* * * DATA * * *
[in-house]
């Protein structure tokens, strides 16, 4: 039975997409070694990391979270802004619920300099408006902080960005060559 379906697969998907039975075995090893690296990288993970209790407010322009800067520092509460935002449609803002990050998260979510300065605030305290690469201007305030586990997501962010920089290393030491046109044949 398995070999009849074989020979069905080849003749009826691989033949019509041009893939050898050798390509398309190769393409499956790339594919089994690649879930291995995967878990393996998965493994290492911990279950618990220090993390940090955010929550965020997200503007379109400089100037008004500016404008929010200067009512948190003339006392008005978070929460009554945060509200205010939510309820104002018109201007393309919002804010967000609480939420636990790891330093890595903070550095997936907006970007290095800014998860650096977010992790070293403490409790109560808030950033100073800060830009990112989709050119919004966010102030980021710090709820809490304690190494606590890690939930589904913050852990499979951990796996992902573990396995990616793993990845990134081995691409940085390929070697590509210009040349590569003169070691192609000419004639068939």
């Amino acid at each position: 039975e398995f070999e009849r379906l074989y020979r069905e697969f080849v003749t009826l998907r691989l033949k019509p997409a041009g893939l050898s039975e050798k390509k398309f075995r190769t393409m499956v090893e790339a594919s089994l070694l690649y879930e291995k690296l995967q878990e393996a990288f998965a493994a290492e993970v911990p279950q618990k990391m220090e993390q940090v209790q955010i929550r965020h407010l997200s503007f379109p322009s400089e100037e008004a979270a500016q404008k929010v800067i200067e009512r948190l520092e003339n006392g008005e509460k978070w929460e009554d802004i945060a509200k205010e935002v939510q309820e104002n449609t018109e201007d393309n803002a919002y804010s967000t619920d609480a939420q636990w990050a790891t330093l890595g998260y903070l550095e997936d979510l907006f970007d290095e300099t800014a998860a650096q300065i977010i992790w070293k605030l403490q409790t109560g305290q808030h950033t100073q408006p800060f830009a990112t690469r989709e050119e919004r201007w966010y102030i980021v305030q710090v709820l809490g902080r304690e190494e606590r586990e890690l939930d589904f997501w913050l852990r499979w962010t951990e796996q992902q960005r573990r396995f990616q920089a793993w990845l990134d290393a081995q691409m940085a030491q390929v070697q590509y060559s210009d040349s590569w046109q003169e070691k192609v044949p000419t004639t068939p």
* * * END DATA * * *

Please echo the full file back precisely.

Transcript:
[in-house]
């Protein structure tokens, strides 16, 4: 039975997409070694990391979270802004619920300099408006902080960005060559 379906697969998907039975075995090893690296990288993970209790407010322009800067520092509460935002449609803002990050998260979510300065605030305290690469201007305030586990997501962010920089290393030491046109044949 398995070999009849074989020979069905080849003749009826691989033949019509041009893939050898050798390509398309190769393409499956790339594919089994690649879930291995995967878990393996998965493994290492911990279950618990220090993390940090955010929550965020997200503007379109400089100037008004500016404008929010200067009512948190003339006392008005978070929460009554945060509200205010939510309820104002018109201007393309919002804010967000609480939420636990790891330093890595903070550095997936907006970007290095800014998860650096977010992790070293403490409790109560808030950033100073800060830009990112989709050119919004966010102030980021710090709820809490304690190494606590890690939930589904913050852990499979951990796996992902573990396995990616793993990845990134081995691409940085390929070697590509210009040349590569003169070691192609000419004639068939």
């Amino acid at each position: 039975e398995f070999e009849r379906l074989y020979r069905e697969f080849v003749t009826l998907r691989l033949k019509p997409a041009g893939l050898s039975e050798k390509k398309f075995r190769t393409m499956v090893e790339a594919s089994l070694l690649y879930e291995k690296l995967q878990e393996a990288f998965a493994a290492e993970v911990p279950q618990k990391m220090e993390q940090v209790q955010i929550r965020h407010l997200s503007f379109p322009s400089e100037e008004a979270a500016q404008k929010v800067i200067e009512r948190l520092e003339n006392g008005e509460k978070w929460e009554d802004i945060a509200k205010e935002v939510q309820e104002n449609t018109e201007d393309n803002a919002y804010s967000t619920d609480a939420q636990w990050a790891t330093l890595g998260y903070l550095e997936d979510l907006f970007d290095e300099t800014a998860a650096q300065i977010i992790w070293k605030l403490q409790t109560g305290q808030h950033t100073q408006p800060f830009a990112t690469r989709e050119e919004r201007w966010y102030i980021v305030q710090v709820l809490g902080r304690e190494e606590r586990e890690l939930d589904f997501w913050l852990r499979w962010t951990e796996q992902q960005r573990r396995f990616q920089a793993w990845l990134d290393a081995q691409m940085a030491q390929v070697q590509y060559s210009d040349s590569w046109q003169e070691k192609v044949p000419t004639t068939p």